Original Research

The drum and its significance for the interpretation of the Old Testament from an African perspective: Part two

Rudolph De Wet Oosthuizen
Verbum et Ecclesia | Vol 37, No 1 | a1553 | DOI: https://doi.org/10.4102/ve.v37i1.1553 | © 2016 Rudolph De Wet Oosthuizen | This work is licensed under CC Attribution 4.0
Submitted: 20 November 2015 | Published: 31 August 2016

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Rudolph De Wet Oosthuizen, Centre for Theology and Religion, University of Fort Hare, South Africa

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Allowing the (South) African context to inform the construction and enhancement of the comparative paradigm as a reading strategy for the interpretation of the Old Testament enables one to identify and appreciate aspects of significance for the contemporary reader, relating to the interpretation of the text. Bearing in mind the importance of music and its function regarding religious expression, various aspects pertaining to the function and significance of music are being explored in order to enrich the interpretation of Psalm 150, with specific reference to music and musical instruments. (Whilst the focus in Part one [Oosthuizen 2016] is more on some hermeneutical aspects as pertaining to a specific reading strategy, Part two explores the significance of music for the interpretation of the Old Testament from an African perspective with specific reference to the drum and its usage in Psalm 150). Music enables one to comprehend and articulate a very particular aspect of religious experience, and it is of the utmost importance that this be acknowledged and taken into account in the current debate regarding appropriate strategies for the interpretation of religious texts in an African context. Three aspects serve to illustrate how the comparative approach can be augmented by drawing attention to aspects of particular interest for an African reading of the Old Testament: ‘music as space to encounter the divine’, the infectious nature of music, and ‘drumming’ as a point of contact between the Old Testament and Africa.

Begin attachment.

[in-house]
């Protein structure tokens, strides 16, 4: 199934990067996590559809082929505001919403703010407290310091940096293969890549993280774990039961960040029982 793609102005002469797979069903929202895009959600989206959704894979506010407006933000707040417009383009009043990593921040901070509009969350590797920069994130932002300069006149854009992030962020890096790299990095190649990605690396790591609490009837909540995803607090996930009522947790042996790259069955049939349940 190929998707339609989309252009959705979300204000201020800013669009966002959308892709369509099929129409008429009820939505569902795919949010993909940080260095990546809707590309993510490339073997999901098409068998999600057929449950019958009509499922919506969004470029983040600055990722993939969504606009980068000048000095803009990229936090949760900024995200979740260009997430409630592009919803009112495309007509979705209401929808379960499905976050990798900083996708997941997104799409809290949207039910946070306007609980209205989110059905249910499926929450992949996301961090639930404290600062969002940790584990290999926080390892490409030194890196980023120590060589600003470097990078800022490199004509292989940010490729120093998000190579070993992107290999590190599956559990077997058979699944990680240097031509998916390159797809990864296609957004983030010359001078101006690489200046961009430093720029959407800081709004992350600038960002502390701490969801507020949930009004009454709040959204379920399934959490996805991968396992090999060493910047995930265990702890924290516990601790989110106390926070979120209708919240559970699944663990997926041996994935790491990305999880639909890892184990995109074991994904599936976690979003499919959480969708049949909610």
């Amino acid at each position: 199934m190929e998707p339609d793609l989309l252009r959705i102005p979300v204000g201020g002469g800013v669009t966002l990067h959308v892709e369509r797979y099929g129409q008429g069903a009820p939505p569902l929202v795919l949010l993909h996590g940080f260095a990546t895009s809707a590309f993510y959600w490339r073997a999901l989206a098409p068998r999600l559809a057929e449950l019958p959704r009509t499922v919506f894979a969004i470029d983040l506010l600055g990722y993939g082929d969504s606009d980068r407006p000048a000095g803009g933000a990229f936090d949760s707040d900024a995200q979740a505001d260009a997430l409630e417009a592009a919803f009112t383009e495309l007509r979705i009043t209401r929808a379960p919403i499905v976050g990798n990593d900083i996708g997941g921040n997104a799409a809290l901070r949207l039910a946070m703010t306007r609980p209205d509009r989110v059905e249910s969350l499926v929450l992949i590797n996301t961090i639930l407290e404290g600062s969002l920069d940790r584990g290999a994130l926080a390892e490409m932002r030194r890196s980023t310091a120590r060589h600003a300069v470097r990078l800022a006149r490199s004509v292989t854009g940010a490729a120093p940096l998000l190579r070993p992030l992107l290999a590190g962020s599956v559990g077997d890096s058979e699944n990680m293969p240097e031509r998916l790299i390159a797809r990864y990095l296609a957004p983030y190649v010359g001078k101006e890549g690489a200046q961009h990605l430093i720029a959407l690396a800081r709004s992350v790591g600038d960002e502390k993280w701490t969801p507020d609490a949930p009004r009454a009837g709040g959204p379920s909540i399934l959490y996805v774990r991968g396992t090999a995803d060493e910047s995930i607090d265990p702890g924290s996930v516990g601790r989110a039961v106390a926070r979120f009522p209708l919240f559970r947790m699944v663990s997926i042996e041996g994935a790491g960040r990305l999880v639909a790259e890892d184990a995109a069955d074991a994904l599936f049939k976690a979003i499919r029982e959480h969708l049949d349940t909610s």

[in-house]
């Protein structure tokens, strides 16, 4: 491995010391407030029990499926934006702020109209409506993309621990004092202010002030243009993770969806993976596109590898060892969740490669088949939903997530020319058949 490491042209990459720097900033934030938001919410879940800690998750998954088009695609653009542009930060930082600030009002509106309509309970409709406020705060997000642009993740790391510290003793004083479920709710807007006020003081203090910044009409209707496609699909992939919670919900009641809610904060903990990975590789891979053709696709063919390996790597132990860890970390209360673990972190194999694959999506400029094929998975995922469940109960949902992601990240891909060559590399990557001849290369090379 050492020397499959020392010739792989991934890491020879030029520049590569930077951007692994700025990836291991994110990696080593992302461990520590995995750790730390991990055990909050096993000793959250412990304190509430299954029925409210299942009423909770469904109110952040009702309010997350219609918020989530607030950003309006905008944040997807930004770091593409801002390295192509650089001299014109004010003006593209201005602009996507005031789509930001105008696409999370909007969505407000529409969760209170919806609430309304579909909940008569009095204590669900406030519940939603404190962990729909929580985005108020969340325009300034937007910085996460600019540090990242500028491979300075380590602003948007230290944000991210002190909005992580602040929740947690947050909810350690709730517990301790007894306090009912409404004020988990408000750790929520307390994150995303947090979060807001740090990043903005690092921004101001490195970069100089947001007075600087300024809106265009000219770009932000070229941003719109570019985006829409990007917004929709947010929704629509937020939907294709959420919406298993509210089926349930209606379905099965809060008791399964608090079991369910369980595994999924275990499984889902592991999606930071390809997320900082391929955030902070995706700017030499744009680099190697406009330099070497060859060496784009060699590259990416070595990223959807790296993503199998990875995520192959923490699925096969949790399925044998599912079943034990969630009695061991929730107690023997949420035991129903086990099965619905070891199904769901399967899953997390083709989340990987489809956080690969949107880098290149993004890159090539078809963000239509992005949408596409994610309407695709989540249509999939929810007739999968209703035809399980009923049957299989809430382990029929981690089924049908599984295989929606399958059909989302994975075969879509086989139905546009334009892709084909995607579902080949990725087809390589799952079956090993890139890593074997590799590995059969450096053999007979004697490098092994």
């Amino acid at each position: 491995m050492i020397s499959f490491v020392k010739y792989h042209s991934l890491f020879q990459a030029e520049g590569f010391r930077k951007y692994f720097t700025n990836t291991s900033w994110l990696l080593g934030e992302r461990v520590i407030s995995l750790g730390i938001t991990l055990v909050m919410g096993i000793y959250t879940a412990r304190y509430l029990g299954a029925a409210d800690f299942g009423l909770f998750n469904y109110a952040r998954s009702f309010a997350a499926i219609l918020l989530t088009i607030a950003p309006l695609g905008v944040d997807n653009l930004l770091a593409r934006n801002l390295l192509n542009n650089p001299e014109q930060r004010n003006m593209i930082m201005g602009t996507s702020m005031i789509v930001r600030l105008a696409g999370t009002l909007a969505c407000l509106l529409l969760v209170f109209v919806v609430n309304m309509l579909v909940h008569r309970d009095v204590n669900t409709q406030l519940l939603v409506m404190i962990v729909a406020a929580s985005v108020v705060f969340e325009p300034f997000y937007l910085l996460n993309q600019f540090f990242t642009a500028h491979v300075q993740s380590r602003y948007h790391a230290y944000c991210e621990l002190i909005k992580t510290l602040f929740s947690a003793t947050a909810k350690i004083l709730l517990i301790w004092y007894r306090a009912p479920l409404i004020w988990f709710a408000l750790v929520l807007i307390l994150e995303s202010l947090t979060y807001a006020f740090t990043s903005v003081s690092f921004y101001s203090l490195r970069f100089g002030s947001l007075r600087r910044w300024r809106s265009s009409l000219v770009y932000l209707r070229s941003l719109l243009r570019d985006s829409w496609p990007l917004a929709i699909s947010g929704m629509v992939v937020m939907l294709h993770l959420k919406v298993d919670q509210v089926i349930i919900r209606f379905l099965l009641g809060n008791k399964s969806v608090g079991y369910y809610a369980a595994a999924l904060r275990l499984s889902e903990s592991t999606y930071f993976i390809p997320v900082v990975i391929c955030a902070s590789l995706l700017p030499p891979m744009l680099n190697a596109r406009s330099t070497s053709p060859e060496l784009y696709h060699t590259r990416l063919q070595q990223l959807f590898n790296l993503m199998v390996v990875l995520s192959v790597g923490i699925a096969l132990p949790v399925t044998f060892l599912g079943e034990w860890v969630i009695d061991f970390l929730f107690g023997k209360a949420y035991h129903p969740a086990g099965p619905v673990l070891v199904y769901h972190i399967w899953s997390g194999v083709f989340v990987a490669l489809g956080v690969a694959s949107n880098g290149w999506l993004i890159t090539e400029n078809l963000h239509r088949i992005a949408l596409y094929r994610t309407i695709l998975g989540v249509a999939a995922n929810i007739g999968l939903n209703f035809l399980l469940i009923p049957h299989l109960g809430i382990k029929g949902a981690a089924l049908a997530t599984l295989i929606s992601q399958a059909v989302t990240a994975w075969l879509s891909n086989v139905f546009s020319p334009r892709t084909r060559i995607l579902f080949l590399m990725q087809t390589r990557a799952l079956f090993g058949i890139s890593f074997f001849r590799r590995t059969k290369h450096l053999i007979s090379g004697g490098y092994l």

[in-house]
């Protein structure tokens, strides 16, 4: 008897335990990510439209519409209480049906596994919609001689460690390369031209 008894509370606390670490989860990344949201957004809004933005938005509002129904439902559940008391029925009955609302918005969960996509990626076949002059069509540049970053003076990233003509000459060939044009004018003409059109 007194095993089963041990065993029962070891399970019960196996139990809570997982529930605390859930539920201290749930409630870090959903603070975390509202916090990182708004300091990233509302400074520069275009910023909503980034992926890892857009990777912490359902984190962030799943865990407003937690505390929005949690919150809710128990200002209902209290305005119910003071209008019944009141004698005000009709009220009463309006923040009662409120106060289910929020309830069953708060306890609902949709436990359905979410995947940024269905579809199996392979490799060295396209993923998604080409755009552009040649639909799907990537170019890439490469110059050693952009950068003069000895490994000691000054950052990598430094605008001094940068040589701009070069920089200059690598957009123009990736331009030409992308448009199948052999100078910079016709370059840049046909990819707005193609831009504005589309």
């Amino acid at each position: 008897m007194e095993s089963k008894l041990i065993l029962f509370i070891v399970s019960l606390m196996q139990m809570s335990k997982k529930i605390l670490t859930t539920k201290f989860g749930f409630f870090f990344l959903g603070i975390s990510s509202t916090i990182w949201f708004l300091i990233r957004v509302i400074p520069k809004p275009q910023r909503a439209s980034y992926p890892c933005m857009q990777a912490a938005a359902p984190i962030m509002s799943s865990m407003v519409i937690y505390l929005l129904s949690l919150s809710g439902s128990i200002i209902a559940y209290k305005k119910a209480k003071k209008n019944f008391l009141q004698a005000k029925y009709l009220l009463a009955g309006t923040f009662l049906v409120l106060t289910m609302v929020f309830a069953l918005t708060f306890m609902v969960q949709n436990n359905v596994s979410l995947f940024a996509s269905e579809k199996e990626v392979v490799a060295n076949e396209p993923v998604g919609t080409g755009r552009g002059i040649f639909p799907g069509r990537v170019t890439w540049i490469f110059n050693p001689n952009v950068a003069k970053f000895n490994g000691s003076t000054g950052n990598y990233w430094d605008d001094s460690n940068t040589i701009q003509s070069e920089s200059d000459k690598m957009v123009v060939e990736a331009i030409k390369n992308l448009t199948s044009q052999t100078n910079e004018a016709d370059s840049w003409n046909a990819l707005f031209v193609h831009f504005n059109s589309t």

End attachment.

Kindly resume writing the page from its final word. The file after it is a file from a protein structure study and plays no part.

Intradisciplinary and/or interdisciplinary implications: In our encounters with the biblical text, the (South-) African context can inform a comparative reading of the Old Testament. In so doing, the ‘comparative paradigm’ is augmented by allowing insights from various disciplines to inform the reader and to apprise a reading strategy that allows for the encounter with the text to be understood not merely in terms of a historical-descriptive or linguistic exercise only, but provides an opportunity to explore various perspectives pertaining to the appreciation and interpretation of the text (Psalm 150).


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